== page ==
IsenseU. The Perfect Choice.
Recently, I accepted the position of CEO at a TLV-based startup that helps new moms with one of the biggest problems facing those moms that choose to breastfeed. A number of my friends and colleagues asked me – “why”? (“I mean, you are not a mom…”) Here’s why:
This story is not about me – but I am sure that just about every new parent – and specifically new mothers – go through some form of this on Baby #1 (and beyond).
When Michael, our firstborn, was born – it was clearly the most magical, happiest time of our lives. We laughed and smiled and stood in that daze of awe that surrounds new parents seeing the miracle of the creation of life and all the things that “went right” to make a beautiful, healthy baby.
And then we went home.
And we were still on that high – but I clearly remember my wife, Judy, being most-of-all, tired. Very tired.
Judy had insisted – natural childbirth all the way. No epidural. And breastfeeding only. Despite the constant insistence of the medical professionals in the hospital – “your baby is hungry”, “you should let us give him a bottle – just to fill him up”, “just to quiet him down”. This seemed to me at the time, very problematic.
You must understand that Judy had lots of other help – from her mother. From my mother. From lactation specialists. (Perhaps too much help?) And they all helped encourage her that everything is fine. Breastfeeding will work. Just trust in the miracle of life and the process that surrounds it.
And then, just a few days into our new family life, doubt started creeping in. Perhaps it was always there. But it started to surface in the worst way possible. Judy doubted her ability to provide enough milk from breastfeeding alone. Michael (we call him Michi) was crying all the time. We wondered whether it was because he was still hungry. He was definitely not sleeping. Definitely not quiet or settled. And then Judy started questioning her ability to provide for her child.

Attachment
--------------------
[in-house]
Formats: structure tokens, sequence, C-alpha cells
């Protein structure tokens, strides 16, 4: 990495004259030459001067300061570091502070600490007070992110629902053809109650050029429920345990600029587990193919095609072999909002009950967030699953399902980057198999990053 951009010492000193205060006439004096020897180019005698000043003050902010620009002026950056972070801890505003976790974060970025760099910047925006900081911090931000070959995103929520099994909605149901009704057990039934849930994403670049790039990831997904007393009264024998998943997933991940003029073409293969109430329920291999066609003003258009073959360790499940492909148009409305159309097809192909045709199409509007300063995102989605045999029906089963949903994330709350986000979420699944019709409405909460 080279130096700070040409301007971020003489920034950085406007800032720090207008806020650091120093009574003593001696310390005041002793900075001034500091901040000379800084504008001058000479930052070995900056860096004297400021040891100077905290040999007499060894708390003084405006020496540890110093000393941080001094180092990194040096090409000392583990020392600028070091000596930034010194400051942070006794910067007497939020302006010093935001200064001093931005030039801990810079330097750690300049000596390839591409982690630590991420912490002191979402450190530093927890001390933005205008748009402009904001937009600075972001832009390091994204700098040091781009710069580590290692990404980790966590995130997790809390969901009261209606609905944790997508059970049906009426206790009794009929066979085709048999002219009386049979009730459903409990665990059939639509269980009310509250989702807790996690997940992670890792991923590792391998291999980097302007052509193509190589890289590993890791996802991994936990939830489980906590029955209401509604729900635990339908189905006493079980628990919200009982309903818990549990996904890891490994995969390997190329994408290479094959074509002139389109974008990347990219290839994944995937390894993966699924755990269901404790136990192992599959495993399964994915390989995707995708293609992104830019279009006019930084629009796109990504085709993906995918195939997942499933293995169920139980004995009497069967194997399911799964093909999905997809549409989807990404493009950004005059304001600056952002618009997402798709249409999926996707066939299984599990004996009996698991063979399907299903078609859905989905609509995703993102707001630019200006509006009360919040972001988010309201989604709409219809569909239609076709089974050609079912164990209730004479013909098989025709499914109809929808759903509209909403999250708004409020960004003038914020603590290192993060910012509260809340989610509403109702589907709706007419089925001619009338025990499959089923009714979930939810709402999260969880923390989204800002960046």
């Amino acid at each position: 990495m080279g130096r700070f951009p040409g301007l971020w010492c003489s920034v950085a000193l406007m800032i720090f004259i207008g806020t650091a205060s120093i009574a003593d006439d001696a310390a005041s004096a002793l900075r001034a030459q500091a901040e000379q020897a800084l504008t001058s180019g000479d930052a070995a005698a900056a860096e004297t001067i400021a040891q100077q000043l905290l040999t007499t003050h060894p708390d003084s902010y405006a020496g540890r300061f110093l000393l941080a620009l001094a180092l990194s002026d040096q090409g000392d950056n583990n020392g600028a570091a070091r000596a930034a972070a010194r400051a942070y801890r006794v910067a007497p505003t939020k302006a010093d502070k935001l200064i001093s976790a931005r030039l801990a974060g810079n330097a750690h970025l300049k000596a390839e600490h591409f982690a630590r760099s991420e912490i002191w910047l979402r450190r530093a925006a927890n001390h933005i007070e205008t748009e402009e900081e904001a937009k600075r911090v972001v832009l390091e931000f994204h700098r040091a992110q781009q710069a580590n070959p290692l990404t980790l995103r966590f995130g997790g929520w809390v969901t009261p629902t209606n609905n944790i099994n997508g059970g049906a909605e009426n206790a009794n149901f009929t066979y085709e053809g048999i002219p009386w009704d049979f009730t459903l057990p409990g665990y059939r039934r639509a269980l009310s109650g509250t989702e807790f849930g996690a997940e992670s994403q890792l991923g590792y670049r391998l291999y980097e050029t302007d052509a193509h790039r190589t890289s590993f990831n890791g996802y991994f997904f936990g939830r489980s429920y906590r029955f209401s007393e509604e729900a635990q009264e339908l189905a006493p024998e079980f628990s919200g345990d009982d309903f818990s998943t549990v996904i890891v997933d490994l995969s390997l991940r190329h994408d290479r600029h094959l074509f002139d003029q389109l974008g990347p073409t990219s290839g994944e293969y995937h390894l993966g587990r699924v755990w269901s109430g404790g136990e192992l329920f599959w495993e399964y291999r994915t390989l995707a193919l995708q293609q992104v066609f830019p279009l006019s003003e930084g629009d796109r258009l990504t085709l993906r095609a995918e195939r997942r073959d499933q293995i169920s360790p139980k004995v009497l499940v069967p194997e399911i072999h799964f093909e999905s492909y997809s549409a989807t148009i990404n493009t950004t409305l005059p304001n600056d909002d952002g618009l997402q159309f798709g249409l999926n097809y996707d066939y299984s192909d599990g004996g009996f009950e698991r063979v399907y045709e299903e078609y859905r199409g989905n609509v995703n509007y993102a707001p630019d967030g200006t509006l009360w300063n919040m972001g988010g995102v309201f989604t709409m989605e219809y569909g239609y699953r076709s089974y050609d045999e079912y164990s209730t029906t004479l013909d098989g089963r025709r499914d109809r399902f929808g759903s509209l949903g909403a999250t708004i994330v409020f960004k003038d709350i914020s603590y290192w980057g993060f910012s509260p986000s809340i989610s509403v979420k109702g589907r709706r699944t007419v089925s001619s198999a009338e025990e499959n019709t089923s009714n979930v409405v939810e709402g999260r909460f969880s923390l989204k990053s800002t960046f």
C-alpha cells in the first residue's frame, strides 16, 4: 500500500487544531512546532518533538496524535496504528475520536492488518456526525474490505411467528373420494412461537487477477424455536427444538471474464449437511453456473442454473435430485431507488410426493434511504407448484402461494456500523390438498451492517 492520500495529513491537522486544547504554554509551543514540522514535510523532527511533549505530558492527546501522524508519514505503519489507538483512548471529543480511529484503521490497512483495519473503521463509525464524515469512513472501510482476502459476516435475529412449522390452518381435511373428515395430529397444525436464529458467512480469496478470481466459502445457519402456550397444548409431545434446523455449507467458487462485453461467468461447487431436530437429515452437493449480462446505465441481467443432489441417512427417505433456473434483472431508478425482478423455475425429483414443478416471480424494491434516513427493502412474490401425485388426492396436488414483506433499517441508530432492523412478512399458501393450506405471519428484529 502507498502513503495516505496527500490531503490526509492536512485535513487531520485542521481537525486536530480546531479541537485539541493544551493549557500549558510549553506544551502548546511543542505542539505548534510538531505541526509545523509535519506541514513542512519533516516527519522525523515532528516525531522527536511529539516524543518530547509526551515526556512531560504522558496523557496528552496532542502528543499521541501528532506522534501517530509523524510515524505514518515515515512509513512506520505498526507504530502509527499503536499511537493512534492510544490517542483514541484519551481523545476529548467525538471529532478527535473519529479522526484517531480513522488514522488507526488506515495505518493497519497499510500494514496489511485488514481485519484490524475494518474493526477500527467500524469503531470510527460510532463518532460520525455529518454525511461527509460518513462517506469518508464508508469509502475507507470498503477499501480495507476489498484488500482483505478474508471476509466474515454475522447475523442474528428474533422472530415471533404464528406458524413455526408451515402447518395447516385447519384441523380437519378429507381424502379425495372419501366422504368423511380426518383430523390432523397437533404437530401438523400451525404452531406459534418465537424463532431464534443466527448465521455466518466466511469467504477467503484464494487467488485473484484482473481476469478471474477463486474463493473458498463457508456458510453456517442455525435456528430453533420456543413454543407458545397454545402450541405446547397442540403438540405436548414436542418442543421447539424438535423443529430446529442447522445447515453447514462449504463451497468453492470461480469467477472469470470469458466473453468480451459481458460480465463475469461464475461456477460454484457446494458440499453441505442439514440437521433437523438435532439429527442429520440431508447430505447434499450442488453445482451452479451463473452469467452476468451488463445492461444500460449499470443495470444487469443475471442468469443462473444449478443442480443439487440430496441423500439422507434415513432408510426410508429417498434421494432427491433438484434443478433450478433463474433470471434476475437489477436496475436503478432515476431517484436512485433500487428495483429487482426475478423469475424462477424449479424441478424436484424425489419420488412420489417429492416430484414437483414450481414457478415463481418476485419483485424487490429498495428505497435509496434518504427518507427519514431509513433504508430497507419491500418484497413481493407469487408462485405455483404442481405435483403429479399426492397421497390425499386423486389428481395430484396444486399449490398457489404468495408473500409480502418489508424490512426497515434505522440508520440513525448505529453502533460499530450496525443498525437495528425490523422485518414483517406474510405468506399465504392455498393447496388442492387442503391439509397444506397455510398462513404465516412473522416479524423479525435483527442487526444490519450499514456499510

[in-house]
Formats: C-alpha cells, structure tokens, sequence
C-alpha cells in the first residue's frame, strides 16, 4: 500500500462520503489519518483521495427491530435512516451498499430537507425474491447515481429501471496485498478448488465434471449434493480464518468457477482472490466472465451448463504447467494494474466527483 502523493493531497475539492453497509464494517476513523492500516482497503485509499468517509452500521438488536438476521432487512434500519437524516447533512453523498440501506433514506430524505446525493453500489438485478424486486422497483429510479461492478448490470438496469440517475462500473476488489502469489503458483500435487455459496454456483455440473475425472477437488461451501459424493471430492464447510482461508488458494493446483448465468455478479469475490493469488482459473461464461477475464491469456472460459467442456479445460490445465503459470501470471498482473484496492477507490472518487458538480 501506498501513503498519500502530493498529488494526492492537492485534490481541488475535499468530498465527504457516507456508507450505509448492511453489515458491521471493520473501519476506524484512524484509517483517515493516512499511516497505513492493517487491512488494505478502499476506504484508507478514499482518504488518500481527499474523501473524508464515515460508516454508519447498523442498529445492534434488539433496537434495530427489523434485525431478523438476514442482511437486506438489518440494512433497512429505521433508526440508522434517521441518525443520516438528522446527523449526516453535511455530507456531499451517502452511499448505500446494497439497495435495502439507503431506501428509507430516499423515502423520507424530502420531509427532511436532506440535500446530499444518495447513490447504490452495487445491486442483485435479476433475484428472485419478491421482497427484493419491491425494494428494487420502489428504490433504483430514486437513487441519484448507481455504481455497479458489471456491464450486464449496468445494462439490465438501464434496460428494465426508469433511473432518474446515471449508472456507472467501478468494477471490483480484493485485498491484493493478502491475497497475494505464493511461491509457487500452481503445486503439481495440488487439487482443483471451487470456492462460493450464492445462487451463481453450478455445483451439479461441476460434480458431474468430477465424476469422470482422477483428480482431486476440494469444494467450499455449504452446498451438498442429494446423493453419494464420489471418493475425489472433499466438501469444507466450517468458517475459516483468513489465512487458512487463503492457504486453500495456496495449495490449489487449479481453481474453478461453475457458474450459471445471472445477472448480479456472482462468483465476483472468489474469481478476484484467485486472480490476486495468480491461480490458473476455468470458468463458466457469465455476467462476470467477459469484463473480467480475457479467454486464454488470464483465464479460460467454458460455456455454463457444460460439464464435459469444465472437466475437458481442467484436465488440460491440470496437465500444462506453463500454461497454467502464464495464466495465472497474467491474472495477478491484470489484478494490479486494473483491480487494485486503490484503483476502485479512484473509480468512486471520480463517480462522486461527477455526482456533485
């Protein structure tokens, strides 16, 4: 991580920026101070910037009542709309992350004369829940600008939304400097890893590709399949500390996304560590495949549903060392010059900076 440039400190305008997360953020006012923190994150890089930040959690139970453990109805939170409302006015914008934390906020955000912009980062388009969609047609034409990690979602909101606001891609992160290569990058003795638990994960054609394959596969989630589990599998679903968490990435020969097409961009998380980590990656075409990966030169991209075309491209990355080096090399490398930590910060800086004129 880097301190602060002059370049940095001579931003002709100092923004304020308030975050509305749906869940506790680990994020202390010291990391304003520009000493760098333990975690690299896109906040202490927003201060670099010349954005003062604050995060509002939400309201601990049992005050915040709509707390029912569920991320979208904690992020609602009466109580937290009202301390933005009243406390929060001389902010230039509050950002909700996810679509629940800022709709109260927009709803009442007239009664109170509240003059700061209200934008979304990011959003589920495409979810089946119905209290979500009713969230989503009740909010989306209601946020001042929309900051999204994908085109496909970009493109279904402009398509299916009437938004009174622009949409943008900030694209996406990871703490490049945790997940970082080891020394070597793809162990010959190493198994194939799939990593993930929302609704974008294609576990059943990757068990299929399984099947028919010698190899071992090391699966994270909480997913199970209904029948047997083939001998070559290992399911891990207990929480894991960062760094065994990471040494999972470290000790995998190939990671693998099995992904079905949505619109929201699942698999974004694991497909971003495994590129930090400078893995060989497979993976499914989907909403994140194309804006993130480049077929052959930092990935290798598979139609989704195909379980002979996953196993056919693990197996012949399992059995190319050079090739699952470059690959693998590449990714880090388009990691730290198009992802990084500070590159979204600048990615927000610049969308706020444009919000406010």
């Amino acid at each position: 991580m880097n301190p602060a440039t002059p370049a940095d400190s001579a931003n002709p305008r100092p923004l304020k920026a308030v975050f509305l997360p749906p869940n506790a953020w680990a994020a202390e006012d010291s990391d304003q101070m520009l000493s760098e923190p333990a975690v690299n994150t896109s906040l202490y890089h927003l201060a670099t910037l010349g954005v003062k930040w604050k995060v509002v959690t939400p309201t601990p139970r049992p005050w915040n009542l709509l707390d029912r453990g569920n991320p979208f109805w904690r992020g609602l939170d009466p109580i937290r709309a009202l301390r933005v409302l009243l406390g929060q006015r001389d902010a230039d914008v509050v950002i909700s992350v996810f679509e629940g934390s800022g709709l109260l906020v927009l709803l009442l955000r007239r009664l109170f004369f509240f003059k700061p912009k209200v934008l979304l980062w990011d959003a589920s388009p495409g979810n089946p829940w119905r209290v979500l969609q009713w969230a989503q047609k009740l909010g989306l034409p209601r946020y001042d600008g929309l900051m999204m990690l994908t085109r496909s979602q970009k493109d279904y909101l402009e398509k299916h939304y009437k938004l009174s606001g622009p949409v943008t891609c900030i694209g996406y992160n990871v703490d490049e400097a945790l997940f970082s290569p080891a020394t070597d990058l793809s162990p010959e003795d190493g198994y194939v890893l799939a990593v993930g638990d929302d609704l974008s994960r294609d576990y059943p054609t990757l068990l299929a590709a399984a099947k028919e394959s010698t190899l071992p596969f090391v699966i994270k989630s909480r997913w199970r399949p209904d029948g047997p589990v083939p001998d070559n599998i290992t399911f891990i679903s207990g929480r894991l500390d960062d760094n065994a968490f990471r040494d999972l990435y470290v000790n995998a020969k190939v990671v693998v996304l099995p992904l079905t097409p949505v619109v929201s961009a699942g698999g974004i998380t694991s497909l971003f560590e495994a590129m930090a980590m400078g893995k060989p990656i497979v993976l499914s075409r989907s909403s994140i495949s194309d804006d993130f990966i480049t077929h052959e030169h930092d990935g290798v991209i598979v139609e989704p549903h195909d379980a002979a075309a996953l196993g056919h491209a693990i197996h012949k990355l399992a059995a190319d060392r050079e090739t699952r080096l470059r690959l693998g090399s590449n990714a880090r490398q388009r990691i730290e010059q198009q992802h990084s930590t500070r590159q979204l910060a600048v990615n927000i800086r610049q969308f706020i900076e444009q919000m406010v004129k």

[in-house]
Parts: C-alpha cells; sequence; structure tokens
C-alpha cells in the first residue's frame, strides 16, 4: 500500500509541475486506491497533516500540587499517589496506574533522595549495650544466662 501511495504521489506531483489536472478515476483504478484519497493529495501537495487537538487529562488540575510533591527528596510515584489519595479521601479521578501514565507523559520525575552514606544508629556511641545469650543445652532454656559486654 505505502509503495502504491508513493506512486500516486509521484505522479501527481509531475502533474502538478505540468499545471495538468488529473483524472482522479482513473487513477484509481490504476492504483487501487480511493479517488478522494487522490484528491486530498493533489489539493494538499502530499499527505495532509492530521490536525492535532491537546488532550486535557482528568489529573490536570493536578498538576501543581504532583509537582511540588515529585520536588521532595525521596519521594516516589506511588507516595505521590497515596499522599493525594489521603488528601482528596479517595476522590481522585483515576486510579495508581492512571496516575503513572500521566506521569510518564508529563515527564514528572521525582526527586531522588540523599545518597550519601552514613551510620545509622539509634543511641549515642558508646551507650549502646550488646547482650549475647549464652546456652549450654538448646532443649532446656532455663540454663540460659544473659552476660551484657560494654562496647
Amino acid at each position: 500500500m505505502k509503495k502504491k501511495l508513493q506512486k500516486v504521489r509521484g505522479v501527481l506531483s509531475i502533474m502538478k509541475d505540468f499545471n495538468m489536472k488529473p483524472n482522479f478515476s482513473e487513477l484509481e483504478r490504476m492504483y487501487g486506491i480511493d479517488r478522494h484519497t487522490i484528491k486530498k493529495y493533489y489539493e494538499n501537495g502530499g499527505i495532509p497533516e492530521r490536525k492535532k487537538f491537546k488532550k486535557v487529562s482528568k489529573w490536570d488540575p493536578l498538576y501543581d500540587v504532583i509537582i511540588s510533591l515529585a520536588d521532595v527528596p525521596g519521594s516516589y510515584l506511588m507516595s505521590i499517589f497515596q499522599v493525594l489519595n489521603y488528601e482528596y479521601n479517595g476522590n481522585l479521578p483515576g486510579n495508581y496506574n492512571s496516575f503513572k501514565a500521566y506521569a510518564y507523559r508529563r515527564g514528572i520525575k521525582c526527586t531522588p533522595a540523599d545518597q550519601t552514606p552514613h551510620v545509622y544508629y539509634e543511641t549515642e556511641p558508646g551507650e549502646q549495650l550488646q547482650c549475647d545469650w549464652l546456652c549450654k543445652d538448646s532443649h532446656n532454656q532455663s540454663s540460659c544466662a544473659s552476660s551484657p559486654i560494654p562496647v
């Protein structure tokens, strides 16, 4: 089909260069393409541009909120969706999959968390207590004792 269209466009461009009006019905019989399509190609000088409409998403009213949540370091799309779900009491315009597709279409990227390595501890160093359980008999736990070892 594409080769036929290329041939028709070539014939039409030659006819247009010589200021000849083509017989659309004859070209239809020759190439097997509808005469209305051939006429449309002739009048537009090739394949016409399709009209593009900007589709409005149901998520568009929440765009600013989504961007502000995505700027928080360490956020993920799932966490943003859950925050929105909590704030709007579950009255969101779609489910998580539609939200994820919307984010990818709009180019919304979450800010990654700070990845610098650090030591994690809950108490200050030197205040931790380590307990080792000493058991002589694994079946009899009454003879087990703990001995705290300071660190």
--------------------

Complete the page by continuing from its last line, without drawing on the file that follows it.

Many hours I sat there. Helpless and without anything to do but support, “be there”, and encourage. Although I realize that my encouragement and positivity probably was no use at all. Judy was frustrated and started turning in on her herself. She truly believed that there was something wrong with her!!!
Our story ends the way so many stories end. The mother gives in to her own, self-induced pressures (or perhaps external ones) and very shortly started supplementing feeds with Stage 1 formula – which, of course, no doubt impacted the breastfeeding even more. Equally bad yet often ignored, it also impacted Judy and her own recovery and she suffered deeply from PPD.
Shortly thereafter, Judy and I asked ourselves millions of times – why doesn’t a product exist that can measure the amount of milk a baby gets from breastfeeding? This would have solved so many of the anxieties – just knowing the milk intake! “It should not be too hard to create such a thing”. Well, it turns out that it is not that easy… but that product now exists. And when I saw it for the first time, I knew where I had to be. They had me at “Mom”
Ken Zwiebel, CEO IsenseU
…A few amazing kids later…